What to Say about the State
AbstractIn an increasingly interconnected world it has become hard to say what actually is so special about the state, and why there would be duties of any sort that apply among fellow citizens, but not among those who do not share a state. This study explains how dealing with this problem has become inevitable; discusses the most promising accounts of the normative peculiarity of states (in terms of coercive structures), and, finding some fault with these specific accounts (which are due to Michael Blake and Thomas Nagel), offers a modified version of this approach in terms of coercive structures.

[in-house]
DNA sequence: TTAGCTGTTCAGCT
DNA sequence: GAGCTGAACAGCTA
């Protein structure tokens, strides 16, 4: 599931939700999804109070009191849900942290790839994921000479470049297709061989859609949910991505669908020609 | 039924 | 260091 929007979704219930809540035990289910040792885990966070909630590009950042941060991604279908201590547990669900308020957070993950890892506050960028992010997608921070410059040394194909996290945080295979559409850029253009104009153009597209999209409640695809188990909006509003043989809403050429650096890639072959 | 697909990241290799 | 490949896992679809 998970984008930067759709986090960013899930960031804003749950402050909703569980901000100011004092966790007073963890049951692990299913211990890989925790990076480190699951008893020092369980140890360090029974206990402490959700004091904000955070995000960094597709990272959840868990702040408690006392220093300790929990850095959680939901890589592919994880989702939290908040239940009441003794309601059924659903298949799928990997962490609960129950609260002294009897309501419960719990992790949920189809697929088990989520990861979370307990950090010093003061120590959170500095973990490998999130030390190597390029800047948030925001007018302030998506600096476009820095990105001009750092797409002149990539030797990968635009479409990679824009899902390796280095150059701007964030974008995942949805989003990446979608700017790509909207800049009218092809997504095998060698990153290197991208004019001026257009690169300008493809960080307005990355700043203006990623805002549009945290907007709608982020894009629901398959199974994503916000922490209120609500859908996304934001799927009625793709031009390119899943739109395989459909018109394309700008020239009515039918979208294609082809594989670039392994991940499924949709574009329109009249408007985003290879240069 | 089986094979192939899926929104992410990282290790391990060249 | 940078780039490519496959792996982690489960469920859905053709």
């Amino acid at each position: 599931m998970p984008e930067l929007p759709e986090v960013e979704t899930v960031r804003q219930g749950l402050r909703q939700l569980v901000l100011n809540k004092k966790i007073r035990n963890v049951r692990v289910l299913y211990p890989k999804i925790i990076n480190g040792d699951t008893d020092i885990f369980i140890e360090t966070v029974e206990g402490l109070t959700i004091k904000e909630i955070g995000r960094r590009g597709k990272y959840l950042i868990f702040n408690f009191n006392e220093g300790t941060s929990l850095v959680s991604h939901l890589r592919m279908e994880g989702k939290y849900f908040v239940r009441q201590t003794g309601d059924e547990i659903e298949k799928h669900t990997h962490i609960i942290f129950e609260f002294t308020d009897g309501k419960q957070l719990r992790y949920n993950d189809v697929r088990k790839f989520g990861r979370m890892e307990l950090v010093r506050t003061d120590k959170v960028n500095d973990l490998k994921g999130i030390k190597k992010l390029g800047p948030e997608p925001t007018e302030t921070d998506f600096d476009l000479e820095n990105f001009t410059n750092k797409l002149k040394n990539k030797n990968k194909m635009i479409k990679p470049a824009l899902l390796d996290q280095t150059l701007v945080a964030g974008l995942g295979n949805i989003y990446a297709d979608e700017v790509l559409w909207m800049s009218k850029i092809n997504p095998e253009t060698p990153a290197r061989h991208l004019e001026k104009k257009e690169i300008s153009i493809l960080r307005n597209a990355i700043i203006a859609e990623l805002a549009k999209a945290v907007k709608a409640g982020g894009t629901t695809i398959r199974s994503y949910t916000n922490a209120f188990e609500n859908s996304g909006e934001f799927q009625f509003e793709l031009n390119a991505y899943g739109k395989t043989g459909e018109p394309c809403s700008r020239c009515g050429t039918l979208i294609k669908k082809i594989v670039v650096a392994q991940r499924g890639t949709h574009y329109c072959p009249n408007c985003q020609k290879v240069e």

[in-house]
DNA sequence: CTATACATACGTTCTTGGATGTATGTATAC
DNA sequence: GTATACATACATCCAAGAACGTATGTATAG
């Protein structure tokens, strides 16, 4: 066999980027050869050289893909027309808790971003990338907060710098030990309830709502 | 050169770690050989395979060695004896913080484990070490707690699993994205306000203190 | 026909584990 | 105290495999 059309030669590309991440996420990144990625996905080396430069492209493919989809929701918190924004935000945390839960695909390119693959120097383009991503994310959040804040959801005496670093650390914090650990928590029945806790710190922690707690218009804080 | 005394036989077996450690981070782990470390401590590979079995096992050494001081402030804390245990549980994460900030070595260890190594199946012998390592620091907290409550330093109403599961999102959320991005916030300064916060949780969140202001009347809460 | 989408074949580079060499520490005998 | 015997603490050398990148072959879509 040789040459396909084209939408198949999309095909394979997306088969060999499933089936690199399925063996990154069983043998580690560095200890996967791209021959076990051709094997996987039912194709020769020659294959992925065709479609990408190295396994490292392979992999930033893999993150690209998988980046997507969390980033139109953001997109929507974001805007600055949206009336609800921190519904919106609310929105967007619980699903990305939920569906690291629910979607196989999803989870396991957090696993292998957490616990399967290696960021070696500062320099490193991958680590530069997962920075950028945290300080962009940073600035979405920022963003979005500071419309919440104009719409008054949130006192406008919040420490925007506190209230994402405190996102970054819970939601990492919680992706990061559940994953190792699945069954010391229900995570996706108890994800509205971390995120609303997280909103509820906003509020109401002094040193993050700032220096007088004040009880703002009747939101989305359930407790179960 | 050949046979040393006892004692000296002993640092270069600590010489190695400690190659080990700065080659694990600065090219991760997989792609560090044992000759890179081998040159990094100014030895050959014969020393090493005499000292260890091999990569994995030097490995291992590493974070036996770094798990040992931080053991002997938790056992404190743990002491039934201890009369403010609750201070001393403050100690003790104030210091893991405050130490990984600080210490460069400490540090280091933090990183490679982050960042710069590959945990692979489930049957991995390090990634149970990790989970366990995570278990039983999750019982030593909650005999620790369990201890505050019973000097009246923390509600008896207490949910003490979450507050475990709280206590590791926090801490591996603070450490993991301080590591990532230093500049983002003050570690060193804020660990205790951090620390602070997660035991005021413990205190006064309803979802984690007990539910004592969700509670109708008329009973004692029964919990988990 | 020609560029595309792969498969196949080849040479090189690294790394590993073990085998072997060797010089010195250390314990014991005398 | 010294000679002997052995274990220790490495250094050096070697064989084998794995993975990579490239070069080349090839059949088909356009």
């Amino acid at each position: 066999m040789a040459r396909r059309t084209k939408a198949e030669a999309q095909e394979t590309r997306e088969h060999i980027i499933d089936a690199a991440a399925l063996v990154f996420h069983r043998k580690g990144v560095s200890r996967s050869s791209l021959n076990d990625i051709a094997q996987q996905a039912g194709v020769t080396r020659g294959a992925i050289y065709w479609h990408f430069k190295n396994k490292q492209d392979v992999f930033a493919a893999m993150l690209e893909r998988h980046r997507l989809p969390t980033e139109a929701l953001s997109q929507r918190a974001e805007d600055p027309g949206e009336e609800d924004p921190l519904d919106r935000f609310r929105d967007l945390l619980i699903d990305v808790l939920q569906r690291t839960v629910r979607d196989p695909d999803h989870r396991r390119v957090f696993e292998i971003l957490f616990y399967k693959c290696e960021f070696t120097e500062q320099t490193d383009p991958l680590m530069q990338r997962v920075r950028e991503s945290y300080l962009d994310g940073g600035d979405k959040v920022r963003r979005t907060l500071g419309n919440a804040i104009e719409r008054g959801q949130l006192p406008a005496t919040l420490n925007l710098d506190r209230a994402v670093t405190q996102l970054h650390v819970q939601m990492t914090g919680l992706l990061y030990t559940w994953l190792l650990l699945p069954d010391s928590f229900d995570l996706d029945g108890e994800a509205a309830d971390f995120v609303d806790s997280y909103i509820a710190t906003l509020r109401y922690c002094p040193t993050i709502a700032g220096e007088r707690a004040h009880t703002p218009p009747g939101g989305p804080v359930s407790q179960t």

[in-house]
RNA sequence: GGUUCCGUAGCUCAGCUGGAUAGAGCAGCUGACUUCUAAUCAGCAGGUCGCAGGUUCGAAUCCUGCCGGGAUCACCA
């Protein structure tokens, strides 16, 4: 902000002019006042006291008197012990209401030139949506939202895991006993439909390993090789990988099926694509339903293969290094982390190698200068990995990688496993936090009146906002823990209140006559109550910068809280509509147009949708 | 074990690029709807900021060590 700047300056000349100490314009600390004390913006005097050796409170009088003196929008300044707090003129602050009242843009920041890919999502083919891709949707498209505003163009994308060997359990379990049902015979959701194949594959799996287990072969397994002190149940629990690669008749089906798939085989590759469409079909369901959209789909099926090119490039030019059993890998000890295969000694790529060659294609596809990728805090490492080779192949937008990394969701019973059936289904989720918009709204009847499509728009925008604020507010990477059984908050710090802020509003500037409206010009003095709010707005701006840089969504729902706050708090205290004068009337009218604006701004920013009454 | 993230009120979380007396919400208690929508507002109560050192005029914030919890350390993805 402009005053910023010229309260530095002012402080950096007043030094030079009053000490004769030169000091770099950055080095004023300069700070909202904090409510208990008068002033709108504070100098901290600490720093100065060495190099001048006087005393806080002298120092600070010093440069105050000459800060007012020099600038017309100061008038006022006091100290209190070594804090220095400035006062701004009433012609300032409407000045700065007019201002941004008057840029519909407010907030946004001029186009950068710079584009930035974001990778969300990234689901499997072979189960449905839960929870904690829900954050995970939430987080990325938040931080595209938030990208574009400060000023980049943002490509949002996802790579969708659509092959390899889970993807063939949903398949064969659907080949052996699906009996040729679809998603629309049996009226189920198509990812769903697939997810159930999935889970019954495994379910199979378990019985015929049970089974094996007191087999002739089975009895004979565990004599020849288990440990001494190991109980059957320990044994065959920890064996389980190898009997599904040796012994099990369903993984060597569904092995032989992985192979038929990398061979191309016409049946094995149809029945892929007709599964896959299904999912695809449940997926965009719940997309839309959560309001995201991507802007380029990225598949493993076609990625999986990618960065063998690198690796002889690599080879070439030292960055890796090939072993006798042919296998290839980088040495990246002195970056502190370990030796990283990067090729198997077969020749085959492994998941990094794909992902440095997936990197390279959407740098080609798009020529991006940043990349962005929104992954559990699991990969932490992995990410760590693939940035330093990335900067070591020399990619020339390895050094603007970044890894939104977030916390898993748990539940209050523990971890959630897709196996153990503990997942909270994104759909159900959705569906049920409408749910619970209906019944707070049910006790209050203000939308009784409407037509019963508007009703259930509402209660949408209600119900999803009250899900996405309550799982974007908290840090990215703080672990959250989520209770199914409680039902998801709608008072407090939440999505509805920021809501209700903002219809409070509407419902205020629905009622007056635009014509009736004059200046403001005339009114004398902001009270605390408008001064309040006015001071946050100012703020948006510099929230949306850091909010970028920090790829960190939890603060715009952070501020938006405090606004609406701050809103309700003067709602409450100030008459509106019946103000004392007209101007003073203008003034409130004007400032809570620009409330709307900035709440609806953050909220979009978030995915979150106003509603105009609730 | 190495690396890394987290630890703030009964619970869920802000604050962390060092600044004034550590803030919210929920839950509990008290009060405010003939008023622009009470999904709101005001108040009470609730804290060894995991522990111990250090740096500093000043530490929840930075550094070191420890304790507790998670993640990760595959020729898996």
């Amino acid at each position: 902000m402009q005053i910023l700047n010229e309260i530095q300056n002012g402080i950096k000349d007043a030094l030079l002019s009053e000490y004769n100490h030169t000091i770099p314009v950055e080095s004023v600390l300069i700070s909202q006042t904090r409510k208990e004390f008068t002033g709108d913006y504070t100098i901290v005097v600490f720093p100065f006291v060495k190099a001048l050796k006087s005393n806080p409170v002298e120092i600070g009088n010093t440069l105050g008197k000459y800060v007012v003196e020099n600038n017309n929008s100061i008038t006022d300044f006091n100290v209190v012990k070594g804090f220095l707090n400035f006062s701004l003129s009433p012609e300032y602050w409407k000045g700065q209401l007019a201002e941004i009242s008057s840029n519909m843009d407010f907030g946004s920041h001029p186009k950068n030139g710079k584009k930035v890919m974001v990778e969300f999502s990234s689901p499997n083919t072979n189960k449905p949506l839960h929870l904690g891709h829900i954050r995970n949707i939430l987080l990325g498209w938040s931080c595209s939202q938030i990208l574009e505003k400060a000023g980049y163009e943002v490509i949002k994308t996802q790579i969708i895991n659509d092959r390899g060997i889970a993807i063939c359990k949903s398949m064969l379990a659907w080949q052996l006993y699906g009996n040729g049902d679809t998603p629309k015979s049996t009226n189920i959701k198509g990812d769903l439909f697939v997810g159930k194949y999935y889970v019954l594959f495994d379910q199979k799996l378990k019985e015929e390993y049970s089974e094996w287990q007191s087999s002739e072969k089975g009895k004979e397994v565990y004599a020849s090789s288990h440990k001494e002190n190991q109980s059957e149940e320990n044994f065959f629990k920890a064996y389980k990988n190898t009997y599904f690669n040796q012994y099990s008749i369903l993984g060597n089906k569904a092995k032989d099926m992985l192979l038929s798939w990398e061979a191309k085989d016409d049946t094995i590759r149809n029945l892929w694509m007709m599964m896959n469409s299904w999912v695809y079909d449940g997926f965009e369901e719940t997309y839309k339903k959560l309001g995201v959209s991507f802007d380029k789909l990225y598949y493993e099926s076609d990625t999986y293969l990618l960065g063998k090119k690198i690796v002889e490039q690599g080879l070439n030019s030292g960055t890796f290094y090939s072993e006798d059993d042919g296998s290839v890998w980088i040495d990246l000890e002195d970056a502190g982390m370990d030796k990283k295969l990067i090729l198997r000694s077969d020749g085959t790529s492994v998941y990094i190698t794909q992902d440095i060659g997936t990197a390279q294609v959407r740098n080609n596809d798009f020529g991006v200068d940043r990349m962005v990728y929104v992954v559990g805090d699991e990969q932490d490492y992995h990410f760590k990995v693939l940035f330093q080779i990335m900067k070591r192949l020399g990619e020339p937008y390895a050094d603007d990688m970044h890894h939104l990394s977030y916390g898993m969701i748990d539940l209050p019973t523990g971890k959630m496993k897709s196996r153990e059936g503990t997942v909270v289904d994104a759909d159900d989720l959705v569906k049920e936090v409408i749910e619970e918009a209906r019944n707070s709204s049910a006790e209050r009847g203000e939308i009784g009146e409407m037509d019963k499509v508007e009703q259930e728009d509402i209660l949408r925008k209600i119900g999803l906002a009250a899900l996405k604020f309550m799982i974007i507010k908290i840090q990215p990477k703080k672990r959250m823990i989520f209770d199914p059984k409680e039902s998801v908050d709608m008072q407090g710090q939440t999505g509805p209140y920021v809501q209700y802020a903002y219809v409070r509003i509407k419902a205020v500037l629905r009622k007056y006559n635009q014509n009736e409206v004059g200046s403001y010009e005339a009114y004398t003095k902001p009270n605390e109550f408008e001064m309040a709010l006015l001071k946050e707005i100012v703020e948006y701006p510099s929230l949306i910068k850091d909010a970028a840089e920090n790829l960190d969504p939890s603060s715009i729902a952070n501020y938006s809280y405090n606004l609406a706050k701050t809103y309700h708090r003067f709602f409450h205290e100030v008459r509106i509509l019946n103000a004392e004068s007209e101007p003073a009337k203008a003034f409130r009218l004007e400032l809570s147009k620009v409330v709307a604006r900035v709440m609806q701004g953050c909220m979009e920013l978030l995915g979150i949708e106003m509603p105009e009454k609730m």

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Bibliographic InfoPaper provided by Harvard University, John F. Kennedy School of Government in its series Working Paper Series with number rwp06-008.
Date of creation: Feb 2006
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- Risse, Mathias, 2011. "Global Justice," Scholarly Articles 4669674, Harvard Kennedy School of Government.
- Risse, Mathias, 2011. "Global Justice," Working Paper Series, Harvard University, John F. Kennedy School of Government rwp11-001, Harvard University, John F. Kennedy School of Government.
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